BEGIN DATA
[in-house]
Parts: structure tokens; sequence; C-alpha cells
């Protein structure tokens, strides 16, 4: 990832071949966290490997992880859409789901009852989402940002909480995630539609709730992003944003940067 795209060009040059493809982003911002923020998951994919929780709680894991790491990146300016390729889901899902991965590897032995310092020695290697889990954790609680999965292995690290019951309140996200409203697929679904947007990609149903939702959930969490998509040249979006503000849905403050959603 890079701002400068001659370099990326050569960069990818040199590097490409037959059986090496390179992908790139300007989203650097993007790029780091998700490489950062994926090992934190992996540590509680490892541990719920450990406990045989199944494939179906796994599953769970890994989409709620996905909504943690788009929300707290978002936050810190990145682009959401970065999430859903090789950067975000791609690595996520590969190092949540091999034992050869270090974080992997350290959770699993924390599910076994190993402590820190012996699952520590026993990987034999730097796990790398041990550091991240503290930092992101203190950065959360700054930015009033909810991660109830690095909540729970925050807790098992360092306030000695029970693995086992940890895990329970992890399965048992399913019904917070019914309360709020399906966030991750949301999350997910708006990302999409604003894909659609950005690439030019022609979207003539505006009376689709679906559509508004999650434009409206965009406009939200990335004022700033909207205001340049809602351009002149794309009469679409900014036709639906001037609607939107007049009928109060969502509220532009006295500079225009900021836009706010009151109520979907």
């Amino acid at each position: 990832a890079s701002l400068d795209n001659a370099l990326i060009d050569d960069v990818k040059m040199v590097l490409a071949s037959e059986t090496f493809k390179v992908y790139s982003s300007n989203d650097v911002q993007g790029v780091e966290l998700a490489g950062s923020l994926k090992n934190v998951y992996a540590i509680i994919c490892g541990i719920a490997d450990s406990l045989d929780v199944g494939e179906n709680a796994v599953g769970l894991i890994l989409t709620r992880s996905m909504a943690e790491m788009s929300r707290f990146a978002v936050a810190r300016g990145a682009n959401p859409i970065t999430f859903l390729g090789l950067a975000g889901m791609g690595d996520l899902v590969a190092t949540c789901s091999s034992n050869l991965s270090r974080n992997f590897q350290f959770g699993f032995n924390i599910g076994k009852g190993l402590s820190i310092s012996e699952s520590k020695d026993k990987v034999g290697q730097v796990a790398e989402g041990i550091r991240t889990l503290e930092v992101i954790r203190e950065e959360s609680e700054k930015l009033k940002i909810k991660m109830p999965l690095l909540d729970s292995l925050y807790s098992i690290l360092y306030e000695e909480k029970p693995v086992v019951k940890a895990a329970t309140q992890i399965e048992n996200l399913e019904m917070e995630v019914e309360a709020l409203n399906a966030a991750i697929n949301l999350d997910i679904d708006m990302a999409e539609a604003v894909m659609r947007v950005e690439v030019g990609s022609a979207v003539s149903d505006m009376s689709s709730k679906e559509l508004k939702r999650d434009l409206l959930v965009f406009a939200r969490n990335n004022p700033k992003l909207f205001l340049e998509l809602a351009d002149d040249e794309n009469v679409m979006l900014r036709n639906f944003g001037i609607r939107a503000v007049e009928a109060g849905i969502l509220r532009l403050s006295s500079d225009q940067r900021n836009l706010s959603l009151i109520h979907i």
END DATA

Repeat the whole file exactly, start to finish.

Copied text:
[in-house]
Parts: structure tokens; sequence; C-alpha cells
């Protein structure tokens, strides 16, 4: 990832071949966290490997992880859409789901009852989402940002909480995630539609709730992003944003940067 795209060009040059493809982003911002923020998951994919929780709680894991790491990146300016390729889901899902991965590897032995310092020695290697889990954790609680999965292995690290019951309140996200409203697929679904947007990609149903939702959930969490998509040249979006503000849905403050959603 890079701002400068001659370099990326050569960069990818040199590097490409037959059986090496390179992908790139300007989203650097993007790029780091998700490489950062994926090992934190992996540590509680490892541990719920450990406990045989199944494939179906796994599953769970890994989409709620996905909504943690788009929300707290978002936050810190990145682009959401970065999430859903090789950067975000791609690595996520590969190092949540091999034992050869270090974080992997350290959770699993924390599910076994190993402590820190012996699952520590026993990987034999730097796990790398041990550091991240503290930092992101203190950065959360700054930015009033909810991660109830690095909540729970925050807790098992360092306030000695029970693995086992940890895990329970992890399965048992399913019904917070019914309360709020399906966030991750949301999350997910708006990302999409604003894909659609950005690439030019022609979207003539505006009376689709679906559509508004999650434009409206965009406009939200990335004022700033909207205001340049809602351009002149794309009469679409900014036709639906001037609607939107007049009928109060969502509220532009006295500079225009900021836009706010009151109520979907």
């Amino acid at each position: 990832a890079s701002l400068d795209n001659a370099l990326i060009d050569d960069v990818k040059m040199v590097l490409a071949s037959e059986t090496f493809k390179v992908y790139s982003s300007n989203d650097v911002q993007g790029v780091e966290l998700a490489g950062s923020l994926k090992n934190v998951y992996a540590i509680i994919c490892g541990i719920a490997d450990s406990l045989d929780v199944g494939e179906n709680a796994v599953g769970l894991i890994l989409t709620r992880s996905m909504a943690e790491m788009s929300r707290f990146a978002v936050a810190r300016g990145a682009n959401p859409i970065t999430f859903l390729g090789l950067a975000g889901m791609g690595d996520l899902v590969a190092t949540c789901s091999s034992n050869l991965s270090r974080n992997f590897q350290f959770g699993f032995n924390i599910g076994k009852g190993l402590s820190i310092s012996e699952s520590k020695d026993k990987v034999g290697q730097v796990a790398e989402g041990i550091r991240t889990l503290e930092v992101i954790r203190e950065e959360s609680e700054k930015l009033k940002i909810k991660m109830p999965l690095l909540d729970s292995l925050y807790s098992i690290l360092y306030e000695e909480k029970p693995v086992v019951k940890a895990a329970t309140q992890i399965e048992n996200l399913e019904m917070e995630v019914e309360a709020l409203n399906a966030a991750i697929n949301l999350d997910i679904d708006m990302a999409e539609a604003v894909m659609r947007v950005e690439v030019g990609s022609a979207v003539s149903d505006m009376s689709s709730k679906e559509l508004k939702r999650d434009l409206l959930v965009f406009a939200r969490n990335n004022p700033k992003l909207f205001l340049e998509l809602a351009d002149d040249e794309n009469v679409m979006l900014r036709n639906f944003g001037i609607r939107a503000v007049e009928a109060g849905i969502l509220r532009l403050s006295s500079d225009q940067r900021n836009l706010s959603l009151i109520h979907i």